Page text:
Moser-led Rebels too much for Pack
March 2, 2013
RENO – There was no hidden reason for the UNLV Rebels’ 80-63 victory over the Nevada Wolf Pack on Saturday at Lawlor Events Center.
It was out there on full display for each member of the crowd of 9,956 to see.
“They are a good, solid team and they showed it,” Wolf Pack guard Deonte Burton said.
“That’s a better team,” Wolf Pack coach David Carter said.
The Rebels won for the fourth time in a row to improve to 22-7 overall and 9-5 in the Mountain West. The Wolf Pack lost for the fifth consecutive time to fall to 12-16, 3-11.
“We fought hard as a team,” said Wolf Pack guard Malik Story, who scored a game-high 24 points. “They just came out and hit shots. That’s a real good team. But they made tough shots and jumped on us.”
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The Rebels also hit the Pack with a secret weapon. Junior forward Mike Moser, who was averaging just 6.9 points a game, scored 20 to stun the Pack. And all 20 came in the first half.
“Moser hit shots he hasn’t hit all year,” Story said.
The 6-foot-8 Moser was 8-of-13 from the floor in the first half as UNLV took a 46-25 lead at the break. In the second half he missed all four of his shots.
“It was one guy,” said Carter of Moser’s first-half explosion. “He really got them going. He hit a couple threes early but I just thought if we guarded him and put a hand on his face, we’d be all right. But he just continued to make threes.”
Moser drained three 3-pointers in the game’s first 2:30 as UNLV jumped out to a quick 11-4 lead. His fourth and final 3-pointer gave UNLV a 46-25 lead just 39 seconds before halftime.
“It was very surprising,” Carter said. “We didn’t even know he was going to start. We expected (Anthony) Bennett to start.”
Moser, who had just 10 3-pointers all season before Saturday, had made just two 3-pointers over his previous six games combined. He had three in the first 150 seconds against the Wolf Pack.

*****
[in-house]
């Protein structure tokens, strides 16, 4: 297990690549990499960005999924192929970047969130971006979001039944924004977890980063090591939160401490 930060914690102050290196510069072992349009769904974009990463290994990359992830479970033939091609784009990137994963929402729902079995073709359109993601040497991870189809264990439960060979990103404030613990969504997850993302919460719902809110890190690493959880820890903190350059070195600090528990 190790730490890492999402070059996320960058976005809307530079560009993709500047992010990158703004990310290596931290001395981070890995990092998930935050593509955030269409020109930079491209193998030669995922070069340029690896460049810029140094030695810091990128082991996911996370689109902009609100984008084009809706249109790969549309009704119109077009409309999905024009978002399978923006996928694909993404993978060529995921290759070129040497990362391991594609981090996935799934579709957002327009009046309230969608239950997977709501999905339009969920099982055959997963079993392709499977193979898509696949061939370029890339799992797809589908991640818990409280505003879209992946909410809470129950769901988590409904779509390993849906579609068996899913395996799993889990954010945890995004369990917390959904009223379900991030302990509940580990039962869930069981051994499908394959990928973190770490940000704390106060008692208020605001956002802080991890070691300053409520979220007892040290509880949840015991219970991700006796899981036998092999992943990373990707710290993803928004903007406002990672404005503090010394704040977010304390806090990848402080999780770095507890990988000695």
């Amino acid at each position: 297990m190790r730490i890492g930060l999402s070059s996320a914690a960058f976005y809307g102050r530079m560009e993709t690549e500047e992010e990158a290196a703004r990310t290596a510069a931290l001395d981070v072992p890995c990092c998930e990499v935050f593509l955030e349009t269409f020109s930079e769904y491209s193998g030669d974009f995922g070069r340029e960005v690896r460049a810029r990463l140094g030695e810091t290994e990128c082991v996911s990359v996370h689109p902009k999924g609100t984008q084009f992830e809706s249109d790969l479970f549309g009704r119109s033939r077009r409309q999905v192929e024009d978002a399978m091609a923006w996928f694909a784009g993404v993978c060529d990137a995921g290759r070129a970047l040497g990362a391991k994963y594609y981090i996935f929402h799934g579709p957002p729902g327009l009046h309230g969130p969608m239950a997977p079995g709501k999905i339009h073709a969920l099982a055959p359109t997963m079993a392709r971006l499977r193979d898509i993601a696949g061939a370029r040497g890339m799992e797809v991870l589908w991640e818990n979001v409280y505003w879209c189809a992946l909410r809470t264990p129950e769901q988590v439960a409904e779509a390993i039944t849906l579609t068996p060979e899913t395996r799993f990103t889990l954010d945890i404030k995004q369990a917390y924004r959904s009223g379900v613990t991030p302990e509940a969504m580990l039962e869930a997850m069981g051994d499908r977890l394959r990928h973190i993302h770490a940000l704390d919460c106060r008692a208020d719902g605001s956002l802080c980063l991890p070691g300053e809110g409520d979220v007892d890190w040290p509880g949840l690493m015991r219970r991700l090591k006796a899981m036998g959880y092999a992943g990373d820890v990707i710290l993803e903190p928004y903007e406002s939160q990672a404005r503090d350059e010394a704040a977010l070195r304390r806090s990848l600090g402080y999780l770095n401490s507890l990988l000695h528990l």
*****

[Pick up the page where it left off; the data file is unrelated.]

“He really got them off to a great start,” Carter said.
The Wolf Pack never really recovered.
The closest the Pack would come in the second half was 11 (65-54) after a 3-pointer by Story with just under eight minutes to play. Story’s 3-pointer capped a 29-15 run by the Pack after UNLV had opened up a 50-25 lead just 90 seconds into the second half.
“It started with defense,” said Burton, who had 18 points and five assists. “We got some stops and then we were off to the races and were able to score in transition.”
Story’s 3-pointer, though, was the end of the Pack fun.
Katin Reinhardt hit a 3-pointer to up UNLV’s lead to 68-54 and the 6-foot-5 freshman also completed a 3-point play for a 71-54 lead with seven minutes to go. Anthony Marshall had a layup and Khem Birch hit a jumper as the Rebels opened up a 77-56 lead with 2:49 left.
“We never really got over the hump and cut their lead to single digits,” Carter said. “But they made some big shots. When you play a team like that you can’t make a lot of mistakes. The margin for error is very small. They made us pay for our defensive breakdowns.”
The Rebels shot 56 percent from 3-point range (10-of-18) and 48 percent from the field (25-of-58) overall. The Pack made just 3-of-15 threes and just 25-of-63 (40 percent) from the field.
“We messed up a little on defense and every possession against a team like that is crucial,” said the Wolf Pack’s Kevin Panzer, who had 10 points and six rebounds in 25 minutes.
The Rebels got just one point and seven rebounds from Bennett, who played just 17 minutes off the bench because of a sore shoulder. The 6-foot-8 freshman was averaging 17.0 points and 8.4 rebounds going into the game. Bennett, though, has played just 21 minutes combined in the Rebels’ last two games combined.
“They didn’t have to use him that much,” Carter said.
UNLV has now won eight in a row against the Wolf Pack and leads the series 56-19.
The Pack has now lost eight of its last nine games and 12 of its last 15 with just two games (New Mexico at home on March 6 and Colorado State on the road March 9) remaining on the schedule.
Carter, though, said the Wolf Pack can build off its performance against UNLV.
“I thought we kept fighting,” Carter said. “But when you play a team like that, you almost have to play every possession like its your last.”